2.  During the upheavals in China in the early part of this century, they aligned themselves with the nationalist Chiang Kai Shek, himself a major triad leader.  When the communists seized control of mainland China in 1949, these syndicates fled to Hong Kong and Taiwan.

3.  Triads today remain extremely secretive and closed criminal fraternities.  The triads also developed highly ritualized initiation ceremonies meant to instill a strong sense of secrecy, and more importantly, loyalty to other triad members.  Thirty-six oaths, most dealing with loyalty to the triad, traditionally are part of these imitations.  For example, Oath number 4 states: "I will always acknowledge my Hung brothers when identify themselves.  If I ignore them, I will be killed by myriads of swords."  Oath number 20 states that if a brother gives away the secret ceremonies of the society, may he be eaten by a tiger or have his eyes bitten out by a snake.  Each oath ends with a promise of death if the oath is broken.

4.  An individual gains considerable benefits from being a triad member.  These benefits include:

 

1)    FREEDOM OF MOVEMENT - membership gives the automatic right to operate socially or criminally in an area controlled

       by the triad.

2)    FINANCIAL AID - when arrested by Police, he can rely on fellow members to provide financial aid for legal expenses and

       his family.

3)    CONFIDENCE - triad members who are involved in syndicated crime require continuous contact with their fellow

       conspirators and the fact that all have taken a oath instills a greater degree of mutual trust.

4)    FEAR - the fact that a criminal is a triad member and tells his victim so, often reduces the necessity for violence.

5)    FACE - this is very important and there is no doubt that triad membership increases one's status in the criminal

       community.

6)    POWER OR PHYSICAL SUPPORT - if involved in a dispute he can summon fellow members to his aid to intimidate or

       assault the opposing party.

5.  All triad societies display some degree of hierarchy, and a typical triad has members organized by rank.  Each rank carries a title and a numerical value, based on triad ritual.  The leader of a triad is known as the "Dragon Head' or the Mountain Lord, and carries the rank "489."  Other "office bearer" positions include the deputy head of a branch also known as Assistant Mountain Lord, who carries the rank "438".  This rank goes as well to the Vanguard and Incense Master, both of whom officiate at ceremonies.  The White Paper Fan, who holds the rank "415", is the advisor on administration, finance and organization of the branch.  The Red Pole, who holds the rank "426", is the head fighter and battle strategist.  The Straw Sandal, holding the rank "432", is responsible for organizing battle and meeting with other societies.  He also delivers demand notes when necessary, for ransom or protection money.  All other triad members are know as ordinary members or soldiers, and hold the rank of "49".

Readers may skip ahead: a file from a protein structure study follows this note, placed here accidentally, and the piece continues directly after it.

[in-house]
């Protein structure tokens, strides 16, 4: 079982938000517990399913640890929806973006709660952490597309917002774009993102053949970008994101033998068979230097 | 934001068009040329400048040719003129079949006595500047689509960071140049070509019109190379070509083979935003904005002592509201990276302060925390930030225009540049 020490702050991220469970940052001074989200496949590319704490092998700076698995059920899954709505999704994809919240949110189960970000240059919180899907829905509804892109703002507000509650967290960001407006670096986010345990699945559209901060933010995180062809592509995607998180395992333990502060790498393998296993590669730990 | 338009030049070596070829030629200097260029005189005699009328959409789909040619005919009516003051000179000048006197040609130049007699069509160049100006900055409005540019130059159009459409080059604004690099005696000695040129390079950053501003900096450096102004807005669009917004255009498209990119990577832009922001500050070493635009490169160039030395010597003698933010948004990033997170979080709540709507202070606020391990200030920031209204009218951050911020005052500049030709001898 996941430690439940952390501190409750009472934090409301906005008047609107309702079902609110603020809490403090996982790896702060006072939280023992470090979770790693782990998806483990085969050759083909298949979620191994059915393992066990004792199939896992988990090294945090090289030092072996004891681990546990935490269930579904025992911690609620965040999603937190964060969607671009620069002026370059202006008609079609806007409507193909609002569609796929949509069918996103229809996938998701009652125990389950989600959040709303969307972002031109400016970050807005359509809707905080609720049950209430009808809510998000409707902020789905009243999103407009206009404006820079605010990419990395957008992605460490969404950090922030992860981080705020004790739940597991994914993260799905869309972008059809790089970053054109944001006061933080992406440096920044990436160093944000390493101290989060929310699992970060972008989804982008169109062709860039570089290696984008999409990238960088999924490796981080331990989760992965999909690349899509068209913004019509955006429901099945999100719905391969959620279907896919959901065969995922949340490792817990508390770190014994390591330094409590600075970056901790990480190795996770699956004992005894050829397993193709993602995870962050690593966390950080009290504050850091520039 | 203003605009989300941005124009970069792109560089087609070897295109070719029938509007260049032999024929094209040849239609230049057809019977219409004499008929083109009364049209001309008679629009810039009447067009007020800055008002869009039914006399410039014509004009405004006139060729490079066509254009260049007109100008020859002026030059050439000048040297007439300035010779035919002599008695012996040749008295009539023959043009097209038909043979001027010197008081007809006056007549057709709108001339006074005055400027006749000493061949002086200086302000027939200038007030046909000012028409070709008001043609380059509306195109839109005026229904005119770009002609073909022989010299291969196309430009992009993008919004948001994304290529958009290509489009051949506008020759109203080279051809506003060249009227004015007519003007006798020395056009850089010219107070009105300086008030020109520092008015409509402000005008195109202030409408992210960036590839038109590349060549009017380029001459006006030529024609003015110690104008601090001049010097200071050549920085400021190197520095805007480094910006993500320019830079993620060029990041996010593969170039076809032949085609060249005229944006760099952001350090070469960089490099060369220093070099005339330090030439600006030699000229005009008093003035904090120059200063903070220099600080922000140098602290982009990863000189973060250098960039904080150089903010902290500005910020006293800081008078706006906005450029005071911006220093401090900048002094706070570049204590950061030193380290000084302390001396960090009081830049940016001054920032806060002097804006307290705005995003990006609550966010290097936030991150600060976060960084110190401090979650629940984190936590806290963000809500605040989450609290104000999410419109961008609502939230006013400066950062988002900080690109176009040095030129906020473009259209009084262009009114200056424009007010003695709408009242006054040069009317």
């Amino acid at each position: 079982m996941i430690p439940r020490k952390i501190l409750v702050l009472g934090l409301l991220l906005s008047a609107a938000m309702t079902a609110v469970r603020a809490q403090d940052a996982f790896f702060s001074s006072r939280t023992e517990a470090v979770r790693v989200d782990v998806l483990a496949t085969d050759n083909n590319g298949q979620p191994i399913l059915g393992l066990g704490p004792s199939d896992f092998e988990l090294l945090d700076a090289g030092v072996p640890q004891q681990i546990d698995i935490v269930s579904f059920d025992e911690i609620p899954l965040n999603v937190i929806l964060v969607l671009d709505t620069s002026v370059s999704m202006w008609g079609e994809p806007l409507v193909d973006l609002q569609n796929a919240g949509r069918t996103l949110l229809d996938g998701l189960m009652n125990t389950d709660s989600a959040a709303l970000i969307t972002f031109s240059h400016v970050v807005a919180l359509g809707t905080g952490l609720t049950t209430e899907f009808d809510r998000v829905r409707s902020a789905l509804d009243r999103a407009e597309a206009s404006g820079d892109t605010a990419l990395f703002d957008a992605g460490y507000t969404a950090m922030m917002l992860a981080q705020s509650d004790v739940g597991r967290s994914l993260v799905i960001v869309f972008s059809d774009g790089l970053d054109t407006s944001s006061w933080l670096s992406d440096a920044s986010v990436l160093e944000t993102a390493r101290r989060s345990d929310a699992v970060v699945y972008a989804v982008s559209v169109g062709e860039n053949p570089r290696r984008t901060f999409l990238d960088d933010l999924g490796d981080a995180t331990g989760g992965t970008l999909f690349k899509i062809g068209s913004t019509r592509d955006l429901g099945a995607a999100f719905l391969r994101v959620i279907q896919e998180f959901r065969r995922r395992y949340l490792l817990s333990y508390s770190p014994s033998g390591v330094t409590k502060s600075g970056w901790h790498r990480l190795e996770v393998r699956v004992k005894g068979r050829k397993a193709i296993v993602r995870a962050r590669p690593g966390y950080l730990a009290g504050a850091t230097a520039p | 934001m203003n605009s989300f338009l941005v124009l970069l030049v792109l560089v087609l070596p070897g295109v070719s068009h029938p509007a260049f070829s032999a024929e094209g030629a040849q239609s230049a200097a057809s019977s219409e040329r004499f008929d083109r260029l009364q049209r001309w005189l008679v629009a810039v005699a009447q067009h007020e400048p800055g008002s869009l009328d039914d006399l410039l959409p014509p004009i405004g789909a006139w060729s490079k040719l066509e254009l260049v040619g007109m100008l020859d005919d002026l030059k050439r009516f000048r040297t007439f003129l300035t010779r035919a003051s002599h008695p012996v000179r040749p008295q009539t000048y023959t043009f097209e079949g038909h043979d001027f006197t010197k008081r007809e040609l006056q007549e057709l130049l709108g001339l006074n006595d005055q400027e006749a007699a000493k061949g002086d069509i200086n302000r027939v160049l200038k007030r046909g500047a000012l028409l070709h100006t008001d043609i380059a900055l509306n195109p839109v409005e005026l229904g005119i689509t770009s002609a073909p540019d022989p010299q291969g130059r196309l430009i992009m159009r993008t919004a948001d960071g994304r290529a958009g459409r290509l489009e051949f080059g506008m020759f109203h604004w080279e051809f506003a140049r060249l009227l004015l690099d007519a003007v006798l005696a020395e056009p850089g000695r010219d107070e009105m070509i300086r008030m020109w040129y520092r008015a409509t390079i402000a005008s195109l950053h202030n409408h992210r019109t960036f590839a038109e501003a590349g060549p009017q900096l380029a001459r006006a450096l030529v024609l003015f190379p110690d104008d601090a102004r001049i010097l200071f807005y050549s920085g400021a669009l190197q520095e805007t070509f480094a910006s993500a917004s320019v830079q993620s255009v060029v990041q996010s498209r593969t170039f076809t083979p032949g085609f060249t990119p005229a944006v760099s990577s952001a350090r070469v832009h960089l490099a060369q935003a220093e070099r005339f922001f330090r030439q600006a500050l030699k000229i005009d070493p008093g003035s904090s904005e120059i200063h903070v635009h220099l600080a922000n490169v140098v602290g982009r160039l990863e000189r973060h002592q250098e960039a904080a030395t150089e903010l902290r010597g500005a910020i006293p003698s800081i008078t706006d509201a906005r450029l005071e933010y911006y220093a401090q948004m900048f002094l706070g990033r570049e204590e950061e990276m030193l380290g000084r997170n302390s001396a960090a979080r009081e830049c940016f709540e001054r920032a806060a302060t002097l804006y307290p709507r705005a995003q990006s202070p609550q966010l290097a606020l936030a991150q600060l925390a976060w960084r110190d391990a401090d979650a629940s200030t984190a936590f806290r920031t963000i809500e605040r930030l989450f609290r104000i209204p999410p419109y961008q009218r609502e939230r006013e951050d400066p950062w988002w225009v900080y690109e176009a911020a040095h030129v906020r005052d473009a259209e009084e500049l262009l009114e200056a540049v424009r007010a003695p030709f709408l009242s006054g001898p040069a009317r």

6.  the relationships among individual triad members are based on ties between "Dai-Lo's" (big brothers), and "Sai-Lo's" (little brothers).  The Sai-Lo's give loyalty, support and sometimes money to their Dai-Lo, in exchange for protection and advice.

7.  Triad societies are in fact a collection of loose-knit groups or gangs rather than a complete monolithic criminal organization, such as the Mafia whose power is diffused from a central core through an organized chain of command.  Instead, triad members frequently branch out into their own criminal enterprises.  While the triad leadership does not always initiate and direct the criminal activities of all the triad members, triad clearly serve as international networks to facilitate such activity.  Moreover, monetary profits from criminal activity of triad members often flow to the top in indirect ways, such as through gifts.

8.  Even though it is now a criminal offence even to be a member of a triad in Hong Kong, that city is the undisputed capital of modern day triads.  While exact numbers are difficult to corroborate, according to the Royal Hong Kong Police there are today in Hong Kong over 50 triad societies, of which 15 to 20 regularly come to the attention of the police through their involvement in crime.  The clandestine nature of the triad movement precludes an accurate assessment of the total number of triad members, society membership ranging in size by considerable degrees.  In Hong Kong, triads can be divided into four main categories:

The Chiu Chao Group

9.  This group consists of four criminal syndicates.  The oldest of the four is know as the Fuk Yee Hing and it continues to operate in Hong Kong.  The membership of this triad is comprised mainly of descendants of the earliest immigrants from China.  The youngest triad of this group is the Sun Yee On triad, established in 1919.  The Sun Yee On Triad is currently the most powerful of the Hong Kong-based triads with extensive international interests (United States, New Zealand and Canada.)